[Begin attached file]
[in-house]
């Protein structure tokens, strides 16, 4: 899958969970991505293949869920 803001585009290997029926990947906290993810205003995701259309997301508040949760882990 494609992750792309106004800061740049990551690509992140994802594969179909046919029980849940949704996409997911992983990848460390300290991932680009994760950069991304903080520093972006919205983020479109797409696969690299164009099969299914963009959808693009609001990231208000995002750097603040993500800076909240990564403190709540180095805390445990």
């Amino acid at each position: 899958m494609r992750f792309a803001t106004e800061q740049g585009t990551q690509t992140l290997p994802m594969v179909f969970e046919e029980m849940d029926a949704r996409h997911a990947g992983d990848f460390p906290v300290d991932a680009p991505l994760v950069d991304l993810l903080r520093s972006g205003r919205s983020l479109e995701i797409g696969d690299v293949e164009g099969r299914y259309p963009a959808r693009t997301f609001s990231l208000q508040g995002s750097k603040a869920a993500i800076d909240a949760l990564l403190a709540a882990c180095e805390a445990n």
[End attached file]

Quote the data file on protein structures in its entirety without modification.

[in-house]
């Protein structure tokens, strides 16, 4: 899958969970991505293949869920 803001585009290997029926990947906290993810205003995701259309997301508040949760882990 494609992750792309106004800061740049990551690509992140994802594969179909046919029980849940949704996409997911992983990848460390300290991932680009994760950069991304903080520093972006919205983020479109797409696969690299164009099969299914963009959808693009609001990231208000995002750097603040993500800076909240990564403190709540180095805390445990």
């Amino acid at each position: 899958m494609r992750f792309a803001t106004e800061q740049g585009t990551q690509t992140l290997p994802m594969v179909f969970e046919e029980m849940d029926a949704r996409h997911a990947g992983d990848f460390p906290v300290d991932a680009p991505l994760v950069d991304l993810l903080r520093s972006g205003r919205s983020l479109e995701i797409g696969d690299v293949e164009g099969r299914y259309p963009a959808r693009t997301f609001s990231l208000q508040g995002s750097k603040a869920a993500i800076d909240a949760l990564l403190a709540a882990c180095e805390a445990n």